They are among the most common of corporate communications to investors: forward-looking statements about company prospects, accompanied by warnings that these projections could differ materially from actual future results.
Commonplace though such cautionary disclaimers are, there is much controversy about their value.
Do they do more to foster useful information-sharing, or to give companies a license to lie? Do they keep investors from being unduly swayed by forward-looking statements, or are they more like water off a duck’s back?
The questions arise from a 1995 federal law, the Private Securities Litigation Reform Act (PSLRA). Specifically, the crux of the matter is a provision that offers companies a safe harbor from investor claims that forward-looking statements were misleading.
Such claims, the act provides, can be summarily dismissed in court if forward-looking statements were identified as such and were accompanied by cautionary disclaimers.
Now, a study in The Accounting Review, a journal of the American Accounting Association, suggests that the disclaimers do less to protect investors from being misled than to protect the companies that mislead them.
“Cautionary disclaimers provide nonprofessional investors little protection from the economic harm that can result from undue reliance on forward-looking statements,” write the study’s co-authors, H. Scott Asay of the University of Iowa and Jeffrey Hales of Georgia Institute of Technology.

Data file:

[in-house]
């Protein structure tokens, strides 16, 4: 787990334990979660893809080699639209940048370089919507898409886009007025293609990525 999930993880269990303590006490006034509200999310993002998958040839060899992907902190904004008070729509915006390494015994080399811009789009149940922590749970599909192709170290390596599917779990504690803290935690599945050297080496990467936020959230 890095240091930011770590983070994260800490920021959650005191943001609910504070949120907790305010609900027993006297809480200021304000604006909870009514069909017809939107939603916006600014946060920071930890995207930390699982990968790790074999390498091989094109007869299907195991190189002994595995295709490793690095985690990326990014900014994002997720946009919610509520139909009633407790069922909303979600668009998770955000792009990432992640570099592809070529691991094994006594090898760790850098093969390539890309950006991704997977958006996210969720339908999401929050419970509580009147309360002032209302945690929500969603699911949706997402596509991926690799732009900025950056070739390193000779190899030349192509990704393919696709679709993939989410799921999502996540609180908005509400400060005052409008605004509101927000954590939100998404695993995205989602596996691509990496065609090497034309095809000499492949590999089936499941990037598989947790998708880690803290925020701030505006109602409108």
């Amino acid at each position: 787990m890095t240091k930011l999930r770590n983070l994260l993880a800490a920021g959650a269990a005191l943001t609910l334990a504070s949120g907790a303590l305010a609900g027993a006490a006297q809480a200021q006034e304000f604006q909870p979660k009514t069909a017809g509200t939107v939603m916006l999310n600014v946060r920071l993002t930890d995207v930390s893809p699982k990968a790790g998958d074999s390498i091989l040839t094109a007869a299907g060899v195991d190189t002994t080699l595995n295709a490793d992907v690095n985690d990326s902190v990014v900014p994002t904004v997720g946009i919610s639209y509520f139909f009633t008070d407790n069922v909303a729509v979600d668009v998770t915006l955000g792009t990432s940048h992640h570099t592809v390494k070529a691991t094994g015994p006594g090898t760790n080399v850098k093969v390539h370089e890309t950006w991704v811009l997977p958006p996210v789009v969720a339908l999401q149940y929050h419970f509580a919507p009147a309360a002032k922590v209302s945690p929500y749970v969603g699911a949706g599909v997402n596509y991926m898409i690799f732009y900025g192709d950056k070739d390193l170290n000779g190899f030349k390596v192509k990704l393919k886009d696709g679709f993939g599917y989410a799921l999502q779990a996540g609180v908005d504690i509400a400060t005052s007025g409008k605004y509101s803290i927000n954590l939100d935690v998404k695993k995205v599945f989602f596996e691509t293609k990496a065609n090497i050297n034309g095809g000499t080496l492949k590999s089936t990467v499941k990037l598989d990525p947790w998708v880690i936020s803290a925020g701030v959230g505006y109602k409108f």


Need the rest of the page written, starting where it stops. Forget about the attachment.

In contrast, such disclaimers “reduce the extent to which participants feel they have been wronged and reduce the extent to which they believe they should be entitled to financial compensation for their losses.”
In sum, the professors add, “rather than countering decreased litigation risk with increased investor protections, cautionary disclaimers seem to tilt the balance even further in the direction of decreased litigation risk for firms.”
One key finding is that when nonprofessional investors are presented with either of two press releases announcing earnings results for the same company, one containing optimistic forward-looking statements and the other not, the former elicits a markedly higher valuation of the company.
The finding, the authors observe, “is consistent with regulatory concerns that investors may not sufficiently distinguish between the reliability of backward- and forward-looking statements.”
The research also finds that, although disclaimers alert investors to the potential of being misled by forward-looking statements, they have little or no effect on investors’ valuation of the company issuing the statements.
The study’s findings derive principally from two experiments carried out with subjects enlisted through a crowd-sourcing internet marketplace often used in social-science research.
In the first experiment, 241 participants were presented with brief background information about a hypothetical company described as “one of the world’s premier beverage companies, refreshing consumers for more than 60 years.”
Participants were asked how low or high they would value the firm’s common stock on a scale from zero to 100, after which they were presented with the company’s press release on its latest quarterly earnings.